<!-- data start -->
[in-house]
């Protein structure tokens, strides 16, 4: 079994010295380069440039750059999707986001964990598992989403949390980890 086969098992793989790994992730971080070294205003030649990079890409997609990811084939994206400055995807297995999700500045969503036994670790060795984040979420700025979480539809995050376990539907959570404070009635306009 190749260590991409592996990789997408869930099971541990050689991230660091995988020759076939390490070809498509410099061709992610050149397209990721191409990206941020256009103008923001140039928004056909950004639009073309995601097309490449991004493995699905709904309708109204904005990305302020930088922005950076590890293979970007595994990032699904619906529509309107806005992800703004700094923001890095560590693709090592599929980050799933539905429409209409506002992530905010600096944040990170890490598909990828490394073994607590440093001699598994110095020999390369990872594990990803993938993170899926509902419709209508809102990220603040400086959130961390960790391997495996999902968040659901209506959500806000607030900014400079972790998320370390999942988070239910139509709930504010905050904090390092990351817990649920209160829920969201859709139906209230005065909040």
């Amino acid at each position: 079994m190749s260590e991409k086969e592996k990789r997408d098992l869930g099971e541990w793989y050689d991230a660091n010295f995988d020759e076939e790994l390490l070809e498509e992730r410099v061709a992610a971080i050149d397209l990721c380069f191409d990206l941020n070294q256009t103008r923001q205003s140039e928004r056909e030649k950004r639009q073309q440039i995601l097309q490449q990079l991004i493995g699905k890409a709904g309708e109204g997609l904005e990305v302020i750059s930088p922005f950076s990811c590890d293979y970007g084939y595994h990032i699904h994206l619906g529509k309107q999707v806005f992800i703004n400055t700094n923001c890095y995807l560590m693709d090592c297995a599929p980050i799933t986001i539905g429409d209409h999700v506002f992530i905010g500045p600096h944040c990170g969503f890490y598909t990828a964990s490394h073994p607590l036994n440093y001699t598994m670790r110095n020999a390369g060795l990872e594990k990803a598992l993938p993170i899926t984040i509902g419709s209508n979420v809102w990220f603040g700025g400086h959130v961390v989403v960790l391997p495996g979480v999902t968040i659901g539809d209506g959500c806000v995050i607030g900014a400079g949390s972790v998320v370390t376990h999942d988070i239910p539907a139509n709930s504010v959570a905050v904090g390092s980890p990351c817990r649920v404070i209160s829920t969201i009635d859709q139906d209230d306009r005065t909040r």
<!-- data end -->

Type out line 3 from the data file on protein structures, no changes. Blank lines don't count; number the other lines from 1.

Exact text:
């Amino acid at each position: 079994m190749s260590e991409k086969e592996k990789r997408d098992l869930g099971e541990w793989y050689d991230a660091n010295f995988d020759e076939e790994l390490l070809e498509e992730r410099v061709a992610a971080i050149d397209l990721c380069f191409d990206l941020n070294q256009t103008r923001q205003s140039e928004r056909e030649k950004r639009q073309q440039i995601l097309q490449q990079l991004i493995g699905k890409a709904g309708e109204g997609l904005e990305v302020i750059s930088p922005f950076s990811c590890d293979y970007g084939y595994h990032i699904h994206l619906g529509k309107q999707v806005f992800i703004n400055t700094n923001c890095y995807l560590m693709d090592c297995a599929p980050i799933t986001i539905g429409d209409h999700v506002f992530i905010g500045p600096h944040c990170g969503f890490y598909t990828a964990s490394h073994p607590l036994n440093y001699t598994m670790r110095n020999a390369g060795l990872e594990k990803a598992l993938p993170i899926t984040i509902g419709s209508n979420v809102w990220f603040g700025g400086h959130v961390v989403v960790l391997p495996g979480v999902t968040i659901g539809d209506g959500c806000v995050i607030g900014a400079g949390s972790v998320v370390t376990h999942d988070i239910p539907a139509n709930s504010v959570a905050v904090g390092s980890p990351c817990r649920v404070i209160s829920t969201i009635d859709q139906d209230d306009r005065t909040r």